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Political parties push for gambling reforms in Ireland

TAGs: Ireland

Ireland’s general election is just over a week away, but there is a lot of discussion from the major political parties about what to do about the country’s gambling sector. This has led party officials to call for an independent regulator to address problems that are occurring within the industry.  This is just one of a number of reforms that are being proposed.gambling

The call for a gambling regulator looks to be the primary issue being raised. Justice spokesman Jim O’Callaghan has already been demanding that if the regulator position is not implemented and filled by the end of the year that he would be “disappointed.”

Governing party member Fine Gael is also pushing the idea of a regulator. “We will introduce an independent gambling regulator to ensure that abuses are eradicated and public safety is protected. We will emulate best practice in the design of the new regulatory body and ensure that it is equipped to respond to a rapidly evolving gambling environment.”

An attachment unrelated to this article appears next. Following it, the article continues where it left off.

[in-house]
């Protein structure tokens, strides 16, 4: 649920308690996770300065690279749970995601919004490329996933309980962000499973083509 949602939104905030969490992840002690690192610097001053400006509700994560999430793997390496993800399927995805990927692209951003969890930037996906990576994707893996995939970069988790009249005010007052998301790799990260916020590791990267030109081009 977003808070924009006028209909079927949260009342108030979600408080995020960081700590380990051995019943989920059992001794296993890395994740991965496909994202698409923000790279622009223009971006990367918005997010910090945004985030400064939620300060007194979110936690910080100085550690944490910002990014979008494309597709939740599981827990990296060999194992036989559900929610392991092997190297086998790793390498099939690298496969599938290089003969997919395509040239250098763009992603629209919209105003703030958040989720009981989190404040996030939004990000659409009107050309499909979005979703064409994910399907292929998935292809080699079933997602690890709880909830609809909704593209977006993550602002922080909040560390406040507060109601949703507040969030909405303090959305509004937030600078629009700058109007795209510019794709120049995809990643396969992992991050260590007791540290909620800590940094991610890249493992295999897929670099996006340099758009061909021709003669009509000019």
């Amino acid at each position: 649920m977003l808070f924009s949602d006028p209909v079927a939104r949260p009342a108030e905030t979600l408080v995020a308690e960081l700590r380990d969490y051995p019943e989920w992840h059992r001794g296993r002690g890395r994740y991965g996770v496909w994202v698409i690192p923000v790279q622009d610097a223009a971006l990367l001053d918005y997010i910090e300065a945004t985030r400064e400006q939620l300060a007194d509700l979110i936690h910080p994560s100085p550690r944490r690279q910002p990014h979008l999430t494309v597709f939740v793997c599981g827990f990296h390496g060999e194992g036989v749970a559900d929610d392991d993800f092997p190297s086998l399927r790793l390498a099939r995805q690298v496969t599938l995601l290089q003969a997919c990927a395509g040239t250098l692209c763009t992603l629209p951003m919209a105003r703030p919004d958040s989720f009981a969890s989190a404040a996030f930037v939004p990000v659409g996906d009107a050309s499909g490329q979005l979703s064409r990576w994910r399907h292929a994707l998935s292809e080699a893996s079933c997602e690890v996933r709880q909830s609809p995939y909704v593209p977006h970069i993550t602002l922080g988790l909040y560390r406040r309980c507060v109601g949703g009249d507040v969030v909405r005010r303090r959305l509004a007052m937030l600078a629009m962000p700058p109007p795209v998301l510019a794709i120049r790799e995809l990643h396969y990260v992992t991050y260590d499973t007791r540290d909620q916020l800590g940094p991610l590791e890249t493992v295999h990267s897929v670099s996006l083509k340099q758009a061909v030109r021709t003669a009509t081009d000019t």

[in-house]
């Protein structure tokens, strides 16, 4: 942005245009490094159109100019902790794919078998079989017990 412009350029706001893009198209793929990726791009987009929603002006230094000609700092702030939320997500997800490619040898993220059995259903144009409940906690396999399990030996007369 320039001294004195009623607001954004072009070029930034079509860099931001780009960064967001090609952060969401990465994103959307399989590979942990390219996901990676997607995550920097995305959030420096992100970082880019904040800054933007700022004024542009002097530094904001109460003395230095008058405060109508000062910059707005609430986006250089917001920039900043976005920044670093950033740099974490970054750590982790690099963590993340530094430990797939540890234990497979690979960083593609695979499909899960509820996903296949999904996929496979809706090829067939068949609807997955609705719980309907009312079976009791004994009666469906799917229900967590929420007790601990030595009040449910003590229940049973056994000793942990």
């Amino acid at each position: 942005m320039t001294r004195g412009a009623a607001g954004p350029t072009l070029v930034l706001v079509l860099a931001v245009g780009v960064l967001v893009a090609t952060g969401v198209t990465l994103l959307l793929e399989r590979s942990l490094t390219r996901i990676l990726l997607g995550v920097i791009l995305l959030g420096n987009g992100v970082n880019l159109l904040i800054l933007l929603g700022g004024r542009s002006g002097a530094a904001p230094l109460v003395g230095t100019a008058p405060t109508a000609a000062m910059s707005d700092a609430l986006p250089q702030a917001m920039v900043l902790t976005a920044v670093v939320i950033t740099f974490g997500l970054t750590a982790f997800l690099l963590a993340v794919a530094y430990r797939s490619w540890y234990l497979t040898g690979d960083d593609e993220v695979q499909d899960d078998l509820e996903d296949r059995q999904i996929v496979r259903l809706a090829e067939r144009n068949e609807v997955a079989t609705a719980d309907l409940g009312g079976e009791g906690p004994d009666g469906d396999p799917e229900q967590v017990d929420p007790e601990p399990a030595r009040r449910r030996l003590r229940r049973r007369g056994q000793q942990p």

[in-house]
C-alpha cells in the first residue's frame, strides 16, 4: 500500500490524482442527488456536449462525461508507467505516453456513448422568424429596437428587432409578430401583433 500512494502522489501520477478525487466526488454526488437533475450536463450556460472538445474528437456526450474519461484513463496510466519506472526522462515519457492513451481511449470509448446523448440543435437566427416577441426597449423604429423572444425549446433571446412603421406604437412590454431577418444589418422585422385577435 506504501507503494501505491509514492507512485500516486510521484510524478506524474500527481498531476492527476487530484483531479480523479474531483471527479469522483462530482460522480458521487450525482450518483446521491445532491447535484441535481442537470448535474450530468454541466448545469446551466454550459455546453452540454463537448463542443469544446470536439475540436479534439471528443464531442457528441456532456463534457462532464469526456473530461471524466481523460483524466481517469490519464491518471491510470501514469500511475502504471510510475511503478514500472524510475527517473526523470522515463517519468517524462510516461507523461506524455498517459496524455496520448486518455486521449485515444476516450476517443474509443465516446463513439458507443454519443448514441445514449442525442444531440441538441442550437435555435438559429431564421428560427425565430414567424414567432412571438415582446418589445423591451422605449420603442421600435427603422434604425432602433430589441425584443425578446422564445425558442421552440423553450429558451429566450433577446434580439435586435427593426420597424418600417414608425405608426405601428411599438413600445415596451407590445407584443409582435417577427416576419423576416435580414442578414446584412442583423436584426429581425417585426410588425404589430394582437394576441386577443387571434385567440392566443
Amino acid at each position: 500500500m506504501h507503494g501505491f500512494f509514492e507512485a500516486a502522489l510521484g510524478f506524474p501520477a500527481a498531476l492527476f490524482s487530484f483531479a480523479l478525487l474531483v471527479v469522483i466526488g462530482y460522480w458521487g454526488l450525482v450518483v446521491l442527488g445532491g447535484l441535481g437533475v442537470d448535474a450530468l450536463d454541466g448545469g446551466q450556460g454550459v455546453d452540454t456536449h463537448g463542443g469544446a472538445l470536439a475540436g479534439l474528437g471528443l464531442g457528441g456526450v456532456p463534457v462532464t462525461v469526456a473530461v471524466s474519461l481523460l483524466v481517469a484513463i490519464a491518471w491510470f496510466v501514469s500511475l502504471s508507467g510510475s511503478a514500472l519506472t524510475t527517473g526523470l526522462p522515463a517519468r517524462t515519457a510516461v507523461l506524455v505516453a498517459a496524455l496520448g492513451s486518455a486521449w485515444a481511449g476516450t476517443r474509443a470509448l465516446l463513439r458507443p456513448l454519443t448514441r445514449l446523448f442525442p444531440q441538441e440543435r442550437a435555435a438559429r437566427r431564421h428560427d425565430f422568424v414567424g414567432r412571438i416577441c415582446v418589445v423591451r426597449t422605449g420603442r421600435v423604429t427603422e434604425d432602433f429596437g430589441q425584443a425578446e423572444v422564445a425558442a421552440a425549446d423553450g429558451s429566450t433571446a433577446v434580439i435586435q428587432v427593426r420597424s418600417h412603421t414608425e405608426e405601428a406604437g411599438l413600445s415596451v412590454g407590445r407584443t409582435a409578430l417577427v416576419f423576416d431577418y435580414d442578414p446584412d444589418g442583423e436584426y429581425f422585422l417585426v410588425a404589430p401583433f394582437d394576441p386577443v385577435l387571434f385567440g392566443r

O’Callaghan proposes paying for the regulator position through a levy on gambling operations. He has found support from colleagues such as Mayo TD Lisa Chambers, who explained that “This is an industry that capitalizes on an illness.”

While the implementation of a gambling regulator is seen as key, this is not the only reform being pushed forward. O’Callaghan added that there will likely be limitations on when gambling operators will be allowed to advertise. He added that it is “the responsibility of the State to protect those who are vulnerable.” There is also a call to end allowing users to place in-game wagers.

The focus of these initiatives is to create what Fianna Fail called “safe and socially responsible gambling.” In a manifesto issued by the party, they stated, “This means setting out clear regulations to prevent the sector doing harm.”

While these initiatives are gaining a lot of support, there are those who are concerned about too much government overreach. That the government is attempting to control the activities of its citizens, creating a nanny state mentality. O’Callaghan disputes the claim. “We know from research and we know from anecdotal evidence that there are many people out there who are exposed to problem gambling.”

The election is to be held on February 8. It is expected that a coalition of multiple parties will be needed to form a government.

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